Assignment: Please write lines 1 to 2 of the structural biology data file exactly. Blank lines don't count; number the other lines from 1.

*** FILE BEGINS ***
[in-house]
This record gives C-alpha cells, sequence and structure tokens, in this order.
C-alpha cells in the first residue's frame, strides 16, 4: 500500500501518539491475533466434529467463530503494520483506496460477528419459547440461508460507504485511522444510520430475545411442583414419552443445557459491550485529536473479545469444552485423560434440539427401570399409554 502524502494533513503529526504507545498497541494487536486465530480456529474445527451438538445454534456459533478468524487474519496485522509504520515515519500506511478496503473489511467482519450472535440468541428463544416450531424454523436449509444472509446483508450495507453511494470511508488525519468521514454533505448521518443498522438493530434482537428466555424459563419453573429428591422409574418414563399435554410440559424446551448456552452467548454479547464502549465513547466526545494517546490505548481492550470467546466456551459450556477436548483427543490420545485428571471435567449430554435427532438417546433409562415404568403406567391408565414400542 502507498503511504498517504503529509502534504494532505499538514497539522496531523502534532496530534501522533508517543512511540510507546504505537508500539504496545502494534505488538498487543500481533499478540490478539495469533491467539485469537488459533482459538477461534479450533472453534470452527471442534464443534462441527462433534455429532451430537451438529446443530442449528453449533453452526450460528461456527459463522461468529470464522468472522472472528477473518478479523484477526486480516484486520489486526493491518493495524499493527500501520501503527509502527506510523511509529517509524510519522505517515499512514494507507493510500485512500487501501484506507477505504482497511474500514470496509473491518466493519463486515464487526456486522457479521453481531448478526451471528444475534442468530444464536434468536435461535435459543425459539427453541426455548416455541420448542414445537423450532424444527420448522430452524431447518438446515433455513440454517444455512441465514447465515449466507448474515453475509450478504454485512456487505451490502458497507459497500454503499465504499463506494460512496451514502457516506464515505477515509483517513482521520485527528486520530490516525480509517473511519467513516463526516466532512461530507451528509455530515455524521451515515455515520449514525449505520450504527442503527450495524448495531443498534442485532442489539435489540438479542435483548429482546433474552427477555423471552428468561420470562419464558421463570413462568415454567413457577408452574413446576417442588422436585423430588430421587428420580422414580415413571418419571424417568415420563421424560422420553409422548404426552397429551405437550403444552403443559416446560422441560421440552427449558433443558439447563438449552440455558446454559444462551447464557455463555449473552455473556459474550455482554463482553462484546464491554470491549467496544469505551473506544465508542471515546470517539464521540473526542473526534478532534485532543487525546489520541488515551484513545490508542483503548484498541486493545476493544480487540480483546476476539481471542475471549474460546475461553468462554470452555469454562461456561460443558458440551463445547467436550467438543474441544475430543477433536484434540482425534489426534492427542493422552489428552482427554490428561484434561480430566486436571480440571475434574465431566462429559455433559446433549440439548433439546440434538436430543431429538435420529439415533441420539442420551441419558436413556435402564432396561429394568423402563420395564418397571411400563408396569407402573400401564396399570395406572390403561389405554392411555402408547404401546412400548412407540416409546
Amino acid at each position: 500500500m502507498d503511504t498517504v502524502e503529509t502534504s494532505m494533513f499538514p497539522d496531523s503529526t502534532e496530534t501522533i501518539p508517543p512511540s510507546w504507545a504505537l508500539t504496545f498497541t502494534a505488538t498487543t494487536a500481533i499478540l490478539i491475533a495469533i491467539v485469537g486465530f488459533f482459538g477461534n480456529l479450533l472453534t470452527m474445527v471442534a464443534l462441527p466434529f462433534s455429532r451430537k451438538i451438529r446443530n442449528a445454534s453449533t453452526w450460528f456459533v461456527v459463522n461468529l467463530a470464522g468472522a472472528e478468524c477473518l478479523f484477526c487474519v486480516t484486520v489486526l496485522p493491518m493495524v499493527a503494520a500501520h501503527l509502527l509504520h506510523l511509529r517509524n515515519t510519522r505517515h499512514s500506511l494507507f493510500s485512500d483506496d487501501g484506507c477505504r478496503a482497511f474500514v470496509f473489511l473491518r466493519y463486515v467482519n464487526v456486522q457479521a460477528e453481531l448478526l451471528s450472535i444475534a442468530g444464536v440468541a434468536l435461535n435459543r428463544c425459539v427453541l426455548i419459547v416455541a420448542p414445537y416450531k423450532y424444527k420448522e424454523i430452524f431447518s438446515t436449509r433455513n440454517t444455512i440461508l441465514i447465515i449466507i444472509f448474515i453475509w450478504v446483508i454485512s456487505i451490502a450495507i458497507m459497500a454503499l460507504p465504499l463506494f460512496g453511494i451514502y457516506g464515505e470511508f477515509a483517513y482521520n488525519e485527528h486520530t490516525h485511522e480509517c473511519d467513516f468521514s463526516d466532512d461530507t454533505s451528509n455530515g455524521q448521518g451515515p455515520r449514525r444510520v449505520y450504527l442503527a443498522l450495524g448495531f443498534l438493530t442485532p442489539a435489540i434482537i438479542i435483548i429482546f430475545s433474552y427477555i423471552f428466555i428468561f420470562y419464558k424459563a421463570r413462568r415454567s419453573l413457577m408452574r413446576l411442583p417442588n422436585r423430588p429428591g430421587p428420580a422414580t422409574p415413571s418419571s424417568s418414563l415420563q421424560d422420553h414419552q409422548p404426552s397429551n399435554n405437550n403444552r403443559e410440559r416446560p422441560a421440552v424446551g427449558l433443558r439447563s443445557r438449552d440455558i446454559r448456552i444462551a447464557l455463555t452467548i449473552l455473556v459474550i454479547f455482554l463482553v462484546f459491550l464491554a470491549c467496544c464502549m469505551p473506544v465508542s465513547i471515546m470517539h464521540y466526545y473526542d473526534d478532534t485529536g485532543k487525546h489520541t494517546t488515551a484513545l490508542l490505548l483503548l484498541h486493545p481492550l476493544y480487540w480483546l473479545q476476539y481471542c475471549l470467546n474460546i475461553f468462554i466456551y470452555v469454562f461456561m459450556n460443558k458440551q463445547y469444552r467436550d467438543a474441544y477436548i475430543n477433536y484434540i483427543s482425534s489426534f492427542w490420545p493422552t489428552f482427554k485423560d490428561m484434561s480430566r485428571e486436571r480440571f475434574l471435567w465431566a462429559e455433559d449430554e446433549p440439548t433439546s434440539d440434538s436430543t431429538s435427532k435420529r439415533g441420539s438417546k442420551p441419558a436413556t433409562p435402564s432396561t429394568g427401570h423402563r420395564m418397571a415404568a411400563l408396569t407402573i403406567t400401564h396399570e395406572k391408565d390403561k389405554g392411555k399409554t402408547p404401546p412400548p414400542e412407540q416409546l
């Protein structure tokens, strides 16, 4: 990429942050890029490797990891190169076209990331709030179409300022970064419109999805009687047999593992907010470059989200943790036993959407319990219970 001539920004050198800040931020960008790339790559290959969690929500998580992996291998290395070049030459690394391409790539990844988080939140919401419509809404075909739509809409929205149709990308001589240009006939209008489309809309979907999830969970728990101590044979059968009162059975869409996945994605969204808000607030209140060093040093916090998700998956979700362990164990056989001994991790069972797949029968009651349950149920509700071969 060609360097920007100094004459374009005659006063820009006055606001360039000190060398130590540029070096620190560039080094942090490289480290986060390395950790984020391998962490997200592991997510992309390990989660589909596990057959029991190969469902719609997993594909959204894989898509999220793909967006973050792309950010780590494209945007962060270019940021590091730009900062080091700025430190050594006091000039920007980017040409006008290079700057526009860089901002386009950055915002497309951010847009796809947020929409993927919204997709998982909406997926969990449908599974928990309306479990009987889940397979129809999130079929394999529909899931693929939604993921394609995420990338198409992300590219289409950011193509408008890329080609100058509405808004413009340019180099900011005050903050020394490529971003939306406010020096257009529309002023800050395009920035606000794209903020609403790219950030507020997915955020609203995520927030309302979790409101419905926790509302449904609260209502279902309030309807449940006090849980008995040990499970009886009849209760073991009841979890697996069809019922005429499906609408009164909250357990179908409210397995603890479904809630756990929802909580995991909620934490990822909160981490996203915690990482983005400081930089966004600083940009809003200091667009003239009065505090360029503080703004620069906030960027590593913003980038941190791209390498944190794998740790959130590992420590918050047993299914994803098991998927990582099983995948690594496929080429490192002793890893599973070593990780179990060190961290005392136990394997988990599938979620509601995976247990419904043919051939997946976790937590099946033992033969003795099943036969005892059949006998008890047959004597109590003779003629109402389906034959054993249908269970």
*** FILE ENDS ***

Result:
[in-house]
This record gives C-alpha cells, sequence and structure tokens, in this order.